During 2001, 198 cases of laboratory-confirmed Cryptosporidium parvum infection were reported (4.0 per 100,000 population). This is similar to the 197 cases reported in 2000 but represents a 14% increase from the median number of cases reported annually from 1996 to 2000 (median, 173 cases; range, 81 to 242).
Demographic characteristics of cases reported in 2001 were similar to previous years. The cryptosporidiosis rates in the Southeastern, West Central, Southwestern, and Central districts (12.0, 9.9, 7.8, and 7.5 cases per 100,000 population respectively), were significantly higher than the statewide rate. The Twin Cities metropolitan area had the lowest rate of cryptosporidiosis (1.1 cases per 100,000 population). Case-patients ranged in age from 3 weeks to 87 years, with a median of 9 years. Children less than 10 years of age accounted for 53% of cases, and children less than 5 years of age accounted for 35%. Fifty-eight percent of cases had stool samples collected during July through October. Sixteen percent of cases were hospitalized; four (2%) cases were known to be HIV-positive.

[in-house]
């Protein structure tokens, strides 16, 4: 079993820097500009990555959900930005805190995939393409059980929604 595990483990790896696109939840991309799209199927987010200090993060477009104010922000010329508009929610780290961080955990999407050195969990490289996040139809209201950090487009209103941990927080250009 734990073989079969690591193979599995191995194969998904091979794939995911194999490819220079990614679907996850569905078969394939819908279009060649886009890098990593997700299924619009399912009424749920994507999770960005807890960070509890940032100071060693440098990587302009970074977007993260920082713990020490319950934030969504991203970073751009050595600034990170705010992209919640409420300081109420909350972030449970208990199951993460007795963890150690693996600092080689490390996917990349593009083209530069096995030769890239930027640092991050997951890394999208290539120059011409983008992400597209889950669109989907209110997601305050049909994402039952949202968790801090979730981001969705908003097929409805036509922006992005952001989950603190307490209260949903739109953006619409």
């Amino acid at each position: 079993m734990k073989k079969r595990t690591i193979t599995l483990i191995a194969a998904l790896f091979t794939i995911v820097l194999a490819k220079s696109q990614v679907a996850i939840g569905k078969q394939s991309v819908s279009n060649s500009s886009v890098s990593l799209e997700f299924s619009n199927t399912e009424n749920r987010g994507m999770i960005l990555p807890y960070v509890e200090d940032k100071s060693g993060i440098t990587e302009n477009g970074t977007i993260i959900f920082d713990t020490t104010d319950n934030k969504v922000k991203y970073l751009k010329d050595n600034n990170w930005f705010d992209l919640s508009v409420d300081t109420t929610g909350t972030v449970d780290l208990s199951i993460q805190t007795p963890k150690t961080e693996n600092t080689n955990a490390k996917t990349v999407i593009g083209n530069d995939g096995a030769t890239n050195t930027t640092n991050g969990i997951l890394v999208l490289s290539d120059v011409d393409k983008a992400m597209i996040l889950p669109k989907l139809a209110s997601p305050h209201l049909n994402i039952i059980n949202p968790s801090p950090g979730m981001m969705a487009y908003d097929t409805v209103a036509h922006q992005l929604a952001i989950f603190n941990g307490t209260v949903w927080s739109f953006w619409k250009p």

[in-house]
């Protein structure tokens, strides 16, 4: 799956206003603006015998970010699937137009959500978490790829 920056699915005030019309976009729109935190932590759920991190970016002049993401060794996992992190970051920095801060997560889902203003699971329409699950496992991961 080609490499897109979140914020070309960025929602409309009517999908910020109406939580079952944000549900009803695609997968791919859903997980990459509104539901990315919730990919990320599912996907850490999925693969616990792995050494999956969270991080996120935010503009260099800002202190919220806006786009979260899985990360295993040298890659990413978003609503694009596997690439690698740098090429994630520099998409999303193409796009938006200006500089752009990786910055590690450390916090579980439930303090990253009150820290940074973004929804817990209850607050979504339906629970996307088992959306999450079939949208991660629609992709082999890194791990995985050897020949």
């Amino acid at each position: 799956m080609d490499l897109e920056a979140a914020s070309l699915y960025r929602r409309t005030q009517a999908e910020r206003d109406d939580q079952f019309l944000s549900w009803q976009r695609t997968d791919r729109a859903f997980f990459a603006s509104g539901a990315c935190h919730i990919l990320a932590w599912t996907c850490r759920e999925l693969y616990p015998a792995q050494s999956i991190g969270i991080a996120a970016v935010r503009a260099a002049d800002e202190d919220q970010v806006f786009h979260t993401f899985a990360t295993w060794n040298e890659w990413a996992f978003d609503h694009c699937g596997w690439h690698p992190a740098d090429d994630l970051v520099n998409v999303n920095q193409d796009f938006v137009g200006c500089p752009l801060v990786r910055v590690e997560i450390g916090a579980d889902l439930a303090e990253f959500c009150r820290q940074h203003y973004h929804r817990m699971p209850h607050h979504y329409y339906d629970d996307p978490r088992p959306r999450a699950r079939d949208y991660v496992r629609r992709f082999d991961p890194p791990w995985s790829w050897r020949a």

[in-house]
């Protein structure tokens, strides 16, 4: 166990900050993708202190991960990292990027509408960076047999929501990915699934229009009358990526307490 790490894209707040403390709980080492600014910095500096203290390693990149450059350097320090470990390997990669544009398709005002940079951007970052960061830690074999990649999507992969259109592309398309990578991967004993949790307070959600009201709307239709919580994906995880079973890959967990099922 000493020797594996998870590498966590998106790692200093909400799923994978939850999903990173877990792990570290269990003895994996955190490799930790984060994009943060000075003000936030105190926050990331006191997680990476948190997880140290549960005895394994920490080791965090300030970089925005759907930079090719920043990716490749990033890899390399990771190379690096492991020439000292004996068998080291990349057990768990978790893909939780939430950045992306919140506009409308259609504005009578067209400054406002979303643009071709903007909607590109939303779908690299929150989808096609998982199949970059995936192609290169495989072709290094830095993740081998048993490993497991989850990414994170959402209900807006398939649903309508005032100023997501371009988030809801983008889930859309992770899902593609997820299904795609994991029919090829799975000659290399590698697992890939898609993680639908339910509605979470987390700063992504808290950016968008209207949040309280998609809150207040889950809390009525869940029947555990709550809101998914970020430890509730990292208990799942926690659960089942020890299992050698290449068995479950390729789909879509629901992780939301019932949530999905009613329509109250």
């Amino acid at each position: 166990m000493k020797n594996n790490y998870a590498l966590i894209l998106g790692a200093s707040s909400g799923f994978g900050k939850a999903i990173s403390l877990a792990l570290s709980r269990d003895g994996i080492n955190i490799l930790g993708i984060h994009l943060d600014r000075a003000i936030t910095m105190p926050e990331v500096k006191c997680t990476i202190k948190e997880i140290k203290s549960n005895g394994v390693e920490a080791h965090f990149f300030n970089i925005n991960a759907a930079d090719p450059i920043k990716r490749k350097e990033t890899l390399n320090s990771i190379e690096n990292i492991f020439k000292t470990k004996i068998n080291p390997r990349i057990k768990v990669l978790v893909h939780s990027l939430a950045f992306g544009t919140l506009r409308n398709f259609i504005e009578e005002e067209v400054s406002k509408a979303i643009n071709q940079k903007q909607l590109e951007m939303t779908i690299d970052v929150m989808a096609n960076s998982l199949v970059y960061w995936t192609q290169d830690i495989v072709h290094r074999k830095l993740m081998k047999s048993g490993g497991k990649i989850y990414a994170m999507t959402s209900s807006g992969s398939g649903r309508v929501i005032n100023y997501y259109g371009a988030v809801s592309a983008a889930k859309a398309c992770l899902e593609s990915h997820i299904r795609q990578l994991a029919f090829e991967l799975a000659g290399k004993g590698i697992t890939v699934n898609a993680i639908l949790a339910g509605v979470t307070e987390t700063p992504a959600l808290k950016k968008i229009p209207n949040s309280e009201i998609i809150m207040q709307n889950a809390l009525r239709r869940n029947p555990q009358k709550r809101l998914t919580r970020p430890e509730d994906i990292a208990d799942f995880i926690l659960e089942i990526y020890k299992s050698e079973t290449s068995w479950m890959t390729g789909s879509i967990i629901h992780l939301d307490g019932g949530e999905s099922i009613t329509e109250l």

Two outbreaks of cryptosporidiosis were identified in 2001, accounting for 11 confirmed cases. One outbreak was associated with a child daycare facility, and one was associated with contact with ill calves at a farm day camp.